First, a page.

You may find it helpful to keep a food journal, even if you aren’t attending nutrition consultations. They can be a real eye-opener in terms of finding out what your eating habits are really like, and can help you pinpoint areas in your diet that you need to work on. An added bonus is that when you’re forced to write down everything you eat, you might think twice before grabbing that handful of chips or nibble of chocolate.
The best food journal is one that is accurate. You might want to measure your foods with measuring cups, spoons, and/or a scale for a few days so you can get an idea of how much you are actually eating, or find out what a proper serving of a certain food looks like. Once you have an idea of how much you’re supposed to eat, it will be easier to estimate how much you’re eating in places where you can’t measure your food, such as at a restaurant or a dinner party.
Write down what you eat immediately after your meal or snack, instead of at the end of the day. This will ensure better accuracy, instead of having to rely on your memory of what you ate throughout the day.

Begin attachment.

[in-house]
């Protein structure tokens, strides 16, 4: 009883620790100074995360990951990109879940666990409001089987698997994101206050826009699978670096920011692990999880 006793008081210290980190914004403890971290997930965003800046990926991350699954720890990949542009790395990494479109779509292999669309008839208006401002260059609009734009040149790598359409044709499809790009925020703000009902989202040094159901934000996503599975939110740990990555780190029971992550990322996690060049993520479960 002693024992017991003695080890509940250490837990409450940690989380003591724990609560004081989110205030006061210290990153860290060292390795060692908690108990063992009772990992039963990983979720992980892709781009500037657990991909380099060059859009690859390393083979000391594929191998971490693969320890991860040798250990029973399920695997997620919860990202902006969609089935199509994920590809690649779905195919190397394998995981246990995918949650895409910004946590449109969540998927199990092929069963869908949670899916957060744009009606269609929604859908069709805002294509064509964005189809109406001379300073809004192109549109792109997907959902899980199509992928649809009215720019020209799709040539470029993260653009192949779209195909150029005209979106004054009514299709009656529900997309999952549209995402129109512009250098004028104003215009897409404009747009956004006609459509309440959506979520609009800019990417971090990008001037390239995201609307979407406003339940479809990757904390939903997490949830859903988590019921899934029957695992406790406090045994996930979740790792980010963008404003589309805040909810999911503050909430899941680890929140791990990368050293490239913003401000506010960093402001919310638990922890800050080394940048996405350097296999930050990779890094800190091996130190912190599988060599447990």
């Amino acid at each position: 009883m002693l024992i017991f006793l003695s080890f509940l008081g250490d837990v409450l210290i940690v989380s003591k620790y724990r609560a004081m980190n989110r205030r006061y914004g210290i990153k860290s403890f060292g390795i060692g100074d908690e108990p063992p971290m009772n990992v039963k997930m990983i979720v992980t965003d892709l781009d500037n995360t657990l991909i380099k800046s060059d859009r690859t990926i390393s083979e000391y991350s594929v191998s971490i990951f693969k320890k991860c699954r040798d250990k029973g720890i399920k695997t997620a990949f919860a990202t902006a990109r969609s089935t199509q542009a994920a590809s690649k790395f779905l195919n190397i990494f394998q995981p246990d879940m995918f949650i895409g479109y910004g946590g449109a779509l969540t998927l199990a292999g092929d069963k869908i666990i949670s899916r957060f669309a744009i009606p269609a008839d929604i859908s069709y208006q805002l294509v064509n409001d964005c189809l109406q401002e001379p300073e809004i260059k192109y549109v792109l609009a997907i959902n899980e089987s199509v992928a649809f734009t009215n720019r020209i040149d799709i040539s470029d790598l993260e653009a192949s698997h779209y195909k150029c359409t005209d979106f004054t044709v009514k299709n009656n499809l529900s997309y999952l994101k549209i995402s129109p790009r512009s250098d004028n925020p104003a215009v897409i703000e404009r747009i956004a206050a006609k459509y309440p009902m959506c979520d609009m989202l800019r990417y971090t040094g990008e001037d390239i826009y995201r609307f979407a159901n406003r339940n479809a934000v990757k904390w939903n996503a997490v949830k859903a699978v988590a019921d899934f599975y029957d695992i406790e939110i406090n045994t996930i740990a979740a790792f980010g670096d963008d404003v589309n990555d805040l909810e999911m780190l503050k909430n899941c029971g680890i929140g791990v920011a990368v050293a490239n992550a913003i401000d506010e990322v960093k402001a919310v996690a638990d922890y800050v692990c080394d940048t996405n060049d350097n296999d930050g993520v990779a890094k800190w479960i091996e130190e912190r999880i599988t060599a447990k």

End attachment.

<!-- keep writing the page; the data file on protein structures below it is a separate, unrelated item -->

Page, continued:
Go beyond just writing what and how much you ate. Record the times of your meals and snacks – do you eat consistently throughout the day, or is there a large gap between meals? Do you have more energy for your workout if you eat a snack two hours before, or a larger meal four hours before? You may also want to record the moods that trigger you to have a snack if you’re an emotional eater, or foods that trigger symptoms if you have any food sensitivities or allergies.
Most importantly, review your food journals at the end of the week to help you set goals for the next week. Not eating enough vegetables? Aim to get a certain number of servings every day. Had chicken five times this week? Try other protein sources, like fish, eggs, legumes, or tofu. Felt dizzy during your workout? Try to fit in a snack a couple hours before. Don’t see your food journal as a chore, but as a tool to help you eat better.